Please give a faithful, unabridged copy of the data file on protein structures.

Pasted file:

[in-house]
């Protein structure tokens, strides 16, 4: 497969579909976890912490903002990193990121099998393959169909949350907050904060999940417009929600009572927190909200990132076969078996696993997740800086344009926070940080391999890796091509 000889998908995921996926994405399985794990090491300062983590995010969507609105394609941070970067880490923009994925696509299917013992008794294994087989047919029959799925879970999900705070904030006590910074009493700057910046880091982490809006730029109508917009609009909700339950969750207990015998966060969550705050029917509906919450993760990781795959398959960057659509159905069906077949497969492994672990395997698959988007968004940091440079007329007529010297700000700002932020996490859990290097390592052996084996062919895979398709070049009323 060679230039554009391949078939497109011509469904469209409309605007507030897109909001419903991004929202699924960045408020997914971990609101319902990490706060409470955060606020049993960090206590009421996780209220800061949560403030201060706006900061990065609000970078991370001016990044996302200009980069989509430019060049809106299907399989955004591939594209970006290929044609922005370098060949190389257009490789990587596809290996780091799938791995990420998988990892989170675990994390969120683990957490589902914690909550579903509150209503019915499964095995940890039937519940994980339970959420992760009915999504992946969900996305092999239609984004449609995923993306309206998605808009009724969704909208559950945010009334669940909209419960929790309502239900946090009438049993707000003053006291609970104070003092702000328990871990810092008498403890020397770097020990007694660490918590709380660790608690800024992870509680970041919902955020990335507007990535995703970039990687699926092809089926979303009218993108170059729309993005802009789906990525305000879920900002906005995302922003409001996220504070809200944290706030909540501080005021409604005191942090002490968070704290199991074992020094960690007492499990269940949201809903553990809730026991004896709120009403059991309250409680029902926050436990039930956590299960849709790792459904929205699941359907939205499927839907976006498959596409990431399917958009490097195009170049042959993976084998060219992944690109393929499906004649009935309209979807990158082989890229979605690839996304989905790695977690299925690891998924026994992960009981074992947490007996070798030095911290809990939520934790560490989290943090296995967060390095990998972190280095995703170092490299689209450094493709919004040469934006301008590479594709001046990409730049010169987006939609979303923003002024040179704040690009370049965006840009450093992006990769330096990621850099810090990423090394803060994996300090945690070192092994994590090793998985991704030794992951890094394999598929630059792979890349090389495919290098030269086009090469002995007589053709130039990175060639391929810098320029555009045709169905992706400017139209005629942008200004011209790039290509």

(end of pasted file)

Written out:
[in-house]
């Protein structure tokens, strides 16, 4: 497969579909976890912490903002990193990121099998393959169909949350907050904060999940417009929600009572927190909200990132076969078996696993997740800086344009926070940080391999890796091509 000889998908995921996926994405399985794990090491300062983590995010969507609105394609941070970067880490923009994925696509299917013992008794294994087989047919029959799925879970999900705070904030006590910074009493700057910046880091982490809006730029109508917009609009909700339950969750207990015998966060969550705050029917509906919450993760990781795959398959960057659509159905069906077949497969492994672990395997698959988007968004940091440079007329007529010297700000700002932020996490859990290097390592052996084996062919895979398709070049009323 060679230039554009391949078939497109011509469904469209409309605007507030897109909001419903991004929202699924960045408020997914971990609101319902990490706060409470955060606020049993960090206590009421996780209220800061949560403030201060706006900061990065609000970078991370001016990044996302200009980069989509430019060049809106299907399989955004591939594209970006290929044609922005370098060949190389257009490789990587596809290996780091799938791995990420998988990892989170675990994390969120683990957490589902914690909550579903509150209503019915499964095995940890039937519940994980339970959420992760009915999504992946969900996305092999239609984004449609995923993306309206998605808009009724969704909208559950945010009334669940909209419960929790309502239900946090009438049993707000003053006291609970104070003092702000328990871990810092008498403890020397770097020990007694660490918590709380660790608690800024992870509680970041919902955020990335507007990535995703970039990687699926092809089926979303009218993108170059729309993005802009789906990525305000879920900002906005995302922003409001996220504070809200944290706030909540501080005021409604005191942090002490968070704290199991074992020094960690007492499990269940949201809903553990809730026991004896709120009403059991309250409680029902926050436990039930956590299960849709790792459904929205699941359907939205499927839907976006498959596409990431399917958009490097195009170049042959993976084998060219992944690109393929499906004649009935309209979807990158082989890229979605690839996304989905790695977690299925690891998924026994992960009981074992947490007996070798030095911290809990939520934790560490989290943090296995967060390095990998972190280095995703170092490299689209450094493709919004040469934006301008590479594709001046990409730049010169987006939609979303923003002024040179704040690009370049965006840009450093992006990769330096990621850099810090990423090394803060994996300090945690070192092994994590090793998985991704030794992951890094394999598929630059792979890349090389495919290098030269086009090469002995007589053709130039990175060639391929810098320029555009045709169905992706400017139209005629942008200004011209790039290509």